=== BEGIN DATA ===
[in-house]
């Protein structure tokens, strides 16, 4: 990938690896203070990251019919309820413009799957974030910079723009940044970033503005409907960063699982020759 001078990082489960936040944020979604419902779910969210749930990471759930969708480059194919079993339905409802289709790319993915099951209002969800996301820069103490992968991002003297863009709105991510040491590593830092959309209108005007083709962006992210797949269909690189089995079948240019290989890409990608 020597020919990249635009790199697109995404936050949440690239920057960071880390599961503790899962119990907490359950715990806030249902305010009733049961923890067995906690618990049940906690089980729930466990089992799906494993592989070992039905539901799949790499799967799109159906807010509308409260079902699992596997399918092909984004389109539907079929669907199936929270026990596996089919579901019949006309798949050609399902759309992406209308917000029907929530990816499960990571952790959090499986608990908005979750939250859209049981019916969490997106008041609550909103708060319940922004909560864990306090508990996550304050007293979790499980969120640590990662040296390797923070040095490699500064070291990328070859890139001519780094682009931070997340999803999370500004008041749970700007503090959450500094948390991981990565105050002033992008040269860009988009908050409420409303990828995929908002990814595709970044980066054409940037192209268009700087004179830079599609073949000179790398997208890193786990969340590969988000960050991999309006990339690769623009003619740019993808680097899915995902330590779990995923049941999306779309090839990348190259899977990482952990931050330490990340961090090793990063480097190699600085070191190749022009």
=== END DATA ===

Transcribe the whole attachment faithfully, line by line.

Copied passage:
[in-house]
């Protein structure tokens, strides 16, 4: 990938690896203070990251019919309820413009799957974030910079723009940044970033503005409907960063699982020759 001078990082489960936040944020979604419902779910969210749930990471759930969708480059194919079993339905409802289709790319993915099951209002969800996301820069103490992968991002003297863009709105991510040491590593830092959309209108005007083709962006992210797949269909690189089995079948240019290989890409990608 020597020919990249635009790199697109995404936050949440690239920057960071880390599961503790899962119990907490359950715990806030249902305010009733049961923890067995906690618990049940906690089980729930466990089992799906494993592989070992039905539901799949790499799967799109159906807010509308409260079902699992596997399918092909984004389109539907079929669907199936929270026990596996089919579901019949006309798949050609399902759309992406209308917000029907929530990816499960990571952790959090499986608990908005979750939250859209049981019916969490997106008041609550909103708060319940922004909560864990306090508990996550304050007293979790499980969120640590990662040296390797923070040095490699500064070291990328070859890139001519780094682009931070997340999803999370500004008041749970700007503090959450500094948390991981990565105050002033992008040269860009988009908050409420409303990828995929908002990814595709970044980066054409940037192209268009700087004179830079599609073949000179790398997208890193786990969340590969988000960050991999309006990339690769623009003619740019993808680097899915995902330590779990995923049941999306779309090839990348190259899977990482952990931050330490990340961090090793990063480097190699600085070191190749022009």